Randall started the publishing house, which was based in Detroit, with his librarian’s paycheck, and it swiftly became a success, producing dozens of broadsides — a printing style in which just one side of the paper is used — as part of the Black Arts Movement, a flowering of African-American literature, theater, music and other arts.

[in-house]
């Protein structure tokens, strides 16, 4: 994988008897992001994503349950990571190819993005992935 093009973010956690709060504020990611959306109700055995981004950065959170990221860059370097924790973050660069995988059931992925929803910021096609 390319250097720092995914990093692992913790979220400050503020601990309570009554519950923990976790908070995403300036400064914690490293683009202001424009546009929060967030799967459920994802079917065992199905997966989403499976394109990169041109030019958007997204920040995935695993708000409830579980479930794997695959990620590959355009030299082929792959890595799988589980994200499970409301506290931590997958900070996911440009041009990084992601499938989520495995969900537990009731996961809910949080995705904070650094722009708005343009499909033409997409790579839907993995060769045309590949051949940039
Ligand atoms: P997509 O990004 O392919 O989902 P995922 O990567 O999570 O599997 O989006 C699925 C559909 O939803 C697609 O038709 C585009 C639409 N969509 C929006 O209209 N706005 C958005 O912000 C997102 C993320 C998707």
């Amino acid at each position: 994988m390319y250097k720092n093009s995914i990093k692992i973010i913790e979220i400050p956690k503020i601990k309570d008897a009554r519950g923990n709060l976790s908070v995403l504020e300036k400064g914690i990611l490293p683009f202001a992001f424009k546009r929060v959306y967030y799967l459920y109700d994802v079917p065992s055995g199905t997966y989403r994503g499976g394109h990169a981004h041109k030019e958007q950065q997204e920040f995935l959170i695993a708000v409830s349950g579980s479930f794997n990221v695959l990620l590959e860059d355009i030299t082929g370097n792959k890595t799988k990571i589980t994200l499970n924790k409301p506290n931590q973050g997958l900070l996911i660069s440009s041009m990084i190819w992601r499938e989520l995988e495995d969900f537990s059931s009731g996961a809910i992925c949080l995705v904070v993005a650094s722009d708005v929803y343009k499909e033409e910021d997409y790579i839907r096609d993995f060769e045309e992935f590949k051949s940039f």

“Black authors could not be published by white publications, white magazines or by white publishers,” Randall said in a 1973 interview with Speakeasy Culture, a literary publication out of Central Michigan University. “We had to do it ourselves.”
(Morgan Jerkins, “Overlooked No More: Dudley Randall, Whose Broadside Press Gave a Voice to Black Poets,” NYTimes, 2-13-19)
(c) 2019 JMN.